Monday, June 30, 2008

Monkey See

I like how illustrates a 'privacy disclosure continuum'

A nit.

The tagline implies to me that, were the user able to 'own' their identity, they'd be able to 'evolve' beyond the current chimp-like reality of Web identity.

Humans are not evolved chimpanzees. We are evolved from a common ancestor with the chimpanzees.

I do grant that '' is not optimal as a base URI for entering into the OpenID box.

Separately, if I get a identity, I'm definitely going to be a Bonobo. - the other type is just so Common. And Bonobos have all the fun.

Sunday, June 29, 2008

Superbad (use case)

Mike is  excited (but in a mature age-appropriate way) about IDology's verified age cards.

IDology brags of the endorsement of Wine America.
“IDology’s age verification solution gives wineries an important, effective and efficient way to instantly confirm someone’s age when making remote wine sales”

Bill Nelson, President, WineAmerica
Let me get this straight.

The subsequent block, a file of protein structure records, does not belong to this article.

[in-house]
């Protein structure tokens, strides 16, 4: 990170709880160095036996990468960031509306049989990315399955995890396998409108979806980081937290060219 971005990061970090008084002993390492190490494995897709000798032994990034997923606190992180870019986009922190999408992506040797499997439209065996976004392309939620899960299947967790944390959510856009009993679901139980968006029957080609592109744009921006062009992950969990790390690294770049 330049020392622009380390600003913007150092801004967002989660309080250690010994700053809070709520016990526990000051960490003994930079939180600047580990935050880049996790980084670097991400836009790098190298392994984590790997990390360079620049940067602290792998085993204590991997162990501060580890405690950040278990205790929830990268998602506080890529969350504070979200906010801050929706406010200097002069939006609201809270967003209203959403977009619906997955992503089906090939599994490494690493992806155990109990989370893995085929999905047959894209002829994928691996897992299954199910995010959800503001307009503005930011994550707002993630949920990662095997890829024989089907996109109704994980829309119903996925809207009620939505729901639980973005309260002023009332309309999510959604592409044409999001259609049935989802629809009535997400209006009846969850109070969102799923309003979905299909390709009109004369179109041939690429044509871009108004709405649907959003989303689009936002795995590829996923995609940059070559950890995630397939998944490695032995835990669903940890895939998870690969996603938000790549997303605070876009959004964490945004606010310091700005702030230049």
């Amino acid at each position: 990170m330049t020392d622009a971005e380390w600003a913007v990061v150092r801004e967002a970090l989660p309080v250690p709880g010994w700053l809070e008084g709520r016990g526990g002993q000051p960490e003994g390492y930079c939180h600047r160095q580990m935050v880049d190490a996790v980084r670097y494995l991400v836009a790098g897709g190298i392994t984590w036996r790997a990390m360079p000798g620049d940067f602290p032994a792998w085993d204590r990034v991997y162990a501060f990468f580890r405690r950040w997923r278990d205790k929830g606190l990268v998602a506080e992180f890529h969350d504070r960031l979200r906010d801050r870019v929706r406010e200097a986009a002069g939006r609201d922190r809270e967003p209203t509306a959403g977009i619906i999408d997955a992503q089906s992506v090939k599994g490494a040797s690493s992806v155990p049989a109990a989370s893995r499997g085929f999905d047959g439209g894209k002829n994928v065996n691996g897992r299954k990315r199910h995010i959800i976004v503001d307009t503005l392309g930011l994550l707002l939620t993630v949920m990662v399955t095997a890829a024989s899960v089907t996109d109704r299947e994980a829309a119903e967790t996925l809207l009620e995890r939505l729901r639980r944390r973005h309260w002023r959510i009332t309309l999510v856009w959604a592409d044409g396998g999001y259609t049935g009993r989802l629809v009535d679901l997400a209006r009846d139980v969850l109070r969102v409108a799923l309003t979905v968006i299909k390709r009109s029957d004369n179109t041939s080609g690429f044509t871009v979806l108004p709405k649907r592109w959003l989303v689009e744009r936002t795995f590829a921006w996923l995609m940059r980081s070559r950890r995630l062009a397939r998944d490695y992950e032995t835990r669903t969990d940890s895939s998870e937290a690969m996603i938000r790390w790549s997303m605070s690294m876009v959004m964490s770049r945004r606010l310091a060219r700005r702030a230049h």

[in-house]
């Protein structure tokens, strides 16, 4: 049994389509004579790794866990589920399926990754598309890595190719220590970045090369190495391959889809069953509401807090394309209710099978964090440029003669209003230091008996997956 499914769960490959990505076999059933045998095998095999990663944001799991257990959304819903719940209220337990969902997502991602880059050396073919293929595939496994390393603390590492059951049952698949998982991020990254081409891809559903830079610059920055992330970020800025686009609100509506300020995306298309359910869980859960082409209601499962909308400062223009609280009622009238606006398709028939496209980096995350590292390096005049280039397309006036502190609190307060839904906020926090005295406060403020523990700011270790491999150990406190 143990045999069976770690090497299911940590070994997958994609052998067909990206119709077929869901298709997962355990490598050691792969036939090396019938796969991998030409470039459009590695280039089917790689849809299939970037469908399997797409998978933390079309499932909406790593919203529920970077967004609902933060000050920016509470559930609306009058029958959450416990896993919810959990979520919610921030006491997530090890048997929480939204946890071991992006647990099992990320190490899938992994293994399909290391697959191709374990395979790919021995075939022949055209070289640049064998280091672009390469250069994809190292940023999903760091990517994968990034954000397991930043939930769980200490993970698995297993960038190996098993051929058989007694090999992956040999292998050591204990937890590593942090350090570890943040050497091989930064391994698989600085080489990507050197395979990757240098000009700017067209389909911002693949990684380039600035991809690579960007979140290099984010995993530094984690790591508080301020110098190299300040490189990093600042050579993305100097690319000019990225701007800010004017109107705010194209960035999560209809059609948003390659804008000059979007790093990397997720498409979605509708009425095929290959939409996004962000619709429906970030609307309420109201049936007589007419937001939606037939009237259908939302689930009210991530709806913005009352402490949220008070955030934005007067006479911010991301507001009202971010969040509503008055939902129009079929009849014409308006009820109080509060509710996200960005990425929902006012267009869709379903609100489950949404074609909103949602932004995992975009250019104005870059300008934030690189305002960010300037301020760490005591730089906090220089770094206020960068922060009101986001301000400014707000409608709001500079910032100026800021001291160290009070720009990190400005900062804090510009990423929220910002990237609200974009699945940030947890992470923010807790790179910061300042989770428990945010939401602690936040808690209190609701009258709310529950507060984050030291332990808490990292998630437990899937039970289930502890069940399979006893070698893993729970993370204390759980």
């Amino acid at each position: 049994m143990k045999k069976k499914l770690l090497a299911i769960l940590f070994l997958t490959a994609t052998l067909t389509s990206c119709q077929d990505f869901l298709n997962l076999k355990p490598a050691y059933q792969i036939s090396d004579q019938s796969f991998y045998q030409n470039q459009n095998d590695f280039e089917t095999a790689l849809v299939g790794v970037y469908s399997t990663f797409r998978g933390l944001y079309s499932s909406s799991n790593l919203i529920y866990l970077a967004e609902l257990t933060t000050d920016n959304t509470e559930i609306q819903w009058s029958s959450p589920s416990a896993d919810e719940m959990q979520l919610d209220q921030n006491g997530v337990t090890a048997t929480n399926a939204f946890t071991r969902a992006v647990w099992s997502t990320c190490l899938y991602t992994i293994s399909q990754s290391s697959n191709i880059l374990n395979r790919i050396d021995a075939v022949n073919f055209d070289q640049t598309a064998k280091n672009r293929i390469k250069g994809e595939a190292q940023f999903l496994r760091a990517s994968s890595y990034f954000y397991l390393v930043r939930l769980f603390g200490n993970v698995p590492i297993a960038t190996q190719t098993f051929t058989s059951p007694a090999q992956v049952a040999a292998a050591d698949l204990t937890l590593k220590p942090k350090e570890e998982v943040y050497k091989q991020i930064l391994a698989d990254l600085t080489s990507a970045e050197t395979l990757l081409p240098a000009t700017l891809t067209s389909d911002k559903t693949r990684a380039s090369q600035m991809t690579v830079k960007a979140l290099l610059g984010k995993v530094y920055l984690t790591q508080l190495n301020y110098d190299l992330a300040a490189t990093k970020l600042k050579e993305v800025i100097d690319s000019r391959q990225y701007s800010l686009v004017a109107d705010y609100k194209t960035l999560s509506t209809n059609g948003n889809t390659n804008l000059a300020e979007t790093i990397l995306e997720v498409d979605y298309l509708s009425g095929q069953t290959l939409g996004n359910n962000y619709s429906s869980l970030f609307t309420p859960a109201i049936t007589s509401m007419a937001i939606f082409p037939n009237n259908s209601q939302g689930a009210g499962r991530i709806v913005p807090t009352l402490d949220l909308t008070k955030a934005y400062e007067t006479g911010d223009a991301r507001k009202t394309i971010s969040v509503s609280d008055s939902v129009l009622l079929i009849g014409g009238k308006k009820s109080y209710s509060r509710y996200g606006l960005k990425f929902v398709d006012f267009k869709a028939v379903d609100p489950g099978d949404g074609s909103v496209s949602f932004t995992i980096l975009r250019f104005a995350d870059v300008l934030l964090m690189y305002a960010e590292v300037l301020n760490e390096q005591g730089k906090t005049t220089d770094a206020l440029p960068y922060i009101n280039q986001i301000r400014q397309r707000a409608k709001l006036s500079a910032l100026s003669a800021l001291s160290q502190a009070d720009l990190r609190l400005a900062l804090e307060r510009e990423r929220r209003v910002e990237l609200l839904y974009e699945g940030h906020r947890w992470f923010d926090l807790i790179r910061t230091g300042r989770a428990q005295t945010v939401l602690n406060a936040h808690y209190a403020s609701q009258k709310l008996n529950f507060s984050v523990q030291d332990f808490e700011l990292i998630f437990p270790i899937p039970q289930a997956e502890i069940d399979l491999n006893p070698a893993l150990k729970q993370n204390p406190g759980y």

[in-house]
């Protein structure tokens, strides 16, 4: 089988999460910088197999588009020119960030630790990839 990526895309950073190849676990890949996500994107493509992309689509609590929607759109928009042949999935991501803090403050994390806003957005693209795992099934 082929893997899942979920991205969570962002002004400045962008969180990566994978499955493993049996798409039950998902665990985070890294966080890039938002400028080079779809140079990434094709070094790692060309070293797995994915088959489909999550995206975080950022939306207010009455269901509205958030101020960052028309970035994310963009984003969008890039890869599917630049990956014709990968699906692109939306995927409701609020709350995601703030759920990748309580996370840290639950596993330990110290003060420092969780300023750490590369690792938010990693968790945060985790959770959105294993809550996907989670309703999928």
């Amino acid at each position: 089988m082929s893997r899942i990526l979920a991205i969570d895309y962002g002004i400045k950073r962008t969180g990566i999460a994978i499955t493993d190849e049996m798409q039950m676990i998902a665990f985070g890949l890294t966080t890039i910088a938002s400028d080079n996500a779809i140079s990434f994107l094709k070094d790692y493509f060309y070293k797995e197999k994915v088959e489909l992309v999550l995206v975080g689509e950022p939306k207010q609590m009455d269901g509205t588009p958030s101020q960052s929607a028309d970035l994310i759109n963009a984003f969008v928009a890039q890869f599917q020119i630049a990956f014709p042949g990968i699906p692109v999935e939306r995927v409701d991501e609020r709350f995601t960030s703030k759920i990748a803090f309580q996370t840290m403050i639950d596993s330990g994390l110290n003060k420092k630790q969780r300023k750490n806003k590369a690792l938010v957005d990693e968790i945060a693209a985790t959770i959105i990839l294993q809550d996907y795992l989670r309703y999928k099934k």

I'm an underage drinker trying to work out how to get some booze for the weekend party (because I told this cute girl who might like me that I could get some). All my usual sources are dried up - my older brother is out of town, my parents liquor cabinet is locked, and the crazy bearded guy who hangs out at the beer store is in detox. My chances with the cute girl are looking slim.

Then it comes to me, I will buy wine for the party online. Wine has alcohol in it right? (I've seen my father do the Bird Dance countless times at weddings after drinking wine, there must be some). And it comes in  different flavours and colours. And there is no way that the online wine store will know I'm underage. Sweet!

So the plan is as follows

1) I go to my chosen online wine retailer (a member of Wine America)